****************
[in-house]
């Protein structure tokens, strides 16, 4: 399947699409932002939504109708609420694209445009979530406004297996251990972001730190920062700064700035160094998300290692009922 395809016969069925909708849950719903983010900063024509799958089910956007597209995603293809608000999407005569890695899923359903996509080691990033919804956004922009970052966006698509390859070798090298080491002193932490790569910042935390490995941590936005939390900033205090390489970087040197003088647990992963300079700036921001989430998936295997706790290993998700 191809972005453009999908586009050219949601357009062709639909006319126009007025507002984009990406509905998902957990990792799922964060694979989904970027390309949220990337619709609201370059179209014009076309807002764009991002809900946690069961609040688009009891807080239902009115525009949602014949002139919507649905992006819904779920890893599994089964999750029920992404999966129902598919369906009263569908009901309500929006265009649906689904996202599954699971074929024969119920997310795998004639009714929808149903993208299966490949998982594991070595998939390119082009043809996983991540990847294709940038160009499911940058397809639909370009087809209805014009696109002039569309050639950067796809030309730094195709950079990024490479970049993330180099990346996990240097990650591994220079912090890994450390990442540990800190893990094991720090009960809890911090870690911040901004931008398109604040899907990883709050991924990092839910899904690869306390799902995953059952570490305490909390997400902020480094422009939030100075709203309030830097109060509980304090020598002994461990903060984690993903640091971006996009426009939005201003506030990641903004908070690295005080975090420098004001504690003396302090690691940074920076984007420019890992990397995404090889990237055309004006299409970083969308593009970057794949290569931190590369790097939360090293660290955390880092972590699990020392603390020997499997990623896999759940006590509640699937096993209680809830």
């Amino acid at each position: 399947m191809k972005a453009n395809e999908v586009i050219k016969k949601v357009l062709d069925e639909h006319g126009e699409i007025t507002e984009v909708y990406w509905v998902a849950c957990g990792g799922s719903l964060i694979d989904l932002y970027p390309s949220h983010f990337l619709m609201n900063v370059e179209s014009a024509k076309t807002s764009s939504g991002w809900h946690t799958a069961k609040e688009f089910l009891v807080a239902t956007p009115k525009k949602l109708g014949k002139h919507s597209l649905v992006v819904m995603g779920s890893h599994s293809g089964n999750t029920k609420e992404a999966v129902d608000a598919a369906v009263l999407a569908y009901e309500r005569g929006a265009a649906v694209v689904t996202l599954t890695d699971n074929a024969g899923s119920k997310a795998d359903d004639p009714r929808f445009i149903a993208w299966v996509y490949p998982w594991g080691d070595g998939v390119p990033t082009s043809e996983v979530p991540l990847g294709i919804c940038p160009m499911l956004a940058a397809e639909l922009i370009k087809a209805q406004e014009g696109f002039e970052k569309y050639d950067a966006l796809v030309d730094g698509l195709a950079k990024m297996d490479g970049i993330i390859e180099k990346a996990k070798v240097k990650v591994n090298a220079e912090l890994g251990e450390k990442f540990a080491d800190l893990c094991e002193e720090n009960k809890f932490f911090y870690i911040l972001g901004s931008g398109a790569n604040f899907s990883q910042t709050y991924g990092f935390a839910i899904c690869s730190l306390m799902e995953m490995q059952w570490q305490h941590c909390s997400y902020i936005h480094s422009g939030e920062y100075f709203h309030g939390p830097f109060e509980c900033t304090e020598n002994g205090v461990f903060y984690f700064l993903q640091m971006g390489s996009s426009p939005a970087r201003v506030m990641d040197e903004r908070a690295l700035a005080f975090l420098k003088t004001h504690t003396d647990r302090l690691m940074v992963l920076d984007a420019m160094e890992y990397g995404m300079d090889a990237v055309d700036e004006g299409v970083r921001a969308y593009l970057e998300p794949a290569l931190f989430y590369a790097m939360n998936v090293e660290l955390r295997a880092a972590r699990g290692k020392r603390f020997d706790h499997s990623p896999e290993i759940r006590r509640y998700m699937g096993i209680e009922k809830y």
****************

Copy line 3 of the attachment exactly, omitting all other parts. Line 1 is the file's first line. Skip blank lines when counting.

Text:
């Amino acid at each position: 399947m191809k972005a453009n395809e999908v586009i050219k016969k949601v357009l062709d069925e639909h006319g126009e699409i007025t507002e984009v909708y990406w509905v998902a849950c957990g990792g799922s719903l964060i694979d989904l932002y970027p390309s949220h983010f990337l619709m609201n900063v370059e179209s014009a024509k076309t807002s764009s939504g991002w809900h946690t799958a069961k609040e688009f089910l009891v807080a239902t956007p009115k525009k949602l109708g014949k002139h919507s597209l649905v992006v819904m995603g779920s890893h599994s293809g089964n999750t029920k609420e992404a999966v129902d608000a598919a369906v009263l999407a569908y009901e309500r005569g929006a265009a649906v694209v689904t996202l599954t890695d699971n074929a024969g899923s119920k997310a795998d359903d004639p009714r929808f445009i149903a993208w299966v996509y490949p998982w594991g080691d070595g998939v390119p990033t082009s043809e996983v979530p991540l990847g294709i919804c940038p160009m499911l956004a940058a397809e639909l922009i370009k087809a209805q406004e014009g696109f002039e970052k569309y050639d950067a966006l796809v030309d730094g698509l195709a950079k990024m297996d490479g970049i993330i390859e180099k990346a996990k070798v240097k990650v591994n090298a220079e912090l890994g251990e450390k990442f540990a080491d800190l893990c094991e002193e720090n009960k809890f932490f911090y870690i911040l972001g901004s931008g398109a790569n604040f899907s990883q910042t709050y991924g990092f935390a839910i899904c690869s730190l306390m799902e995953m490995q059952w570490q305490h941590c909390s997400y902020i936005h480094s422009g939030e920062y100075f709203h309030g939390p830097f109060e509980c900033t304090e020598n002994g205090v461990f903060y984690f700064l993903q640091m971006g390489s996009s426009p939005a970087r201003v506030m990641d040197e903004r908070a690295l700035a005080f975090l420098k003088t004001h504690t003396d647990r302090l690691m940074v992963l920076d984007a420019m160094e890992y990397g995404m300079d090889a990237v055309d700036e004006g299409v970083r921001a969308y593009l970057e998300p794949a290569l931190f989430y590369a790097m939360n998936v090293e660290l955390r295997a880092a972590r699990g290692k020392r603390f020997d706790h499997s990623p896999e290993i759940r006590r509640y998700m699937g096993i209680e009922k809830y």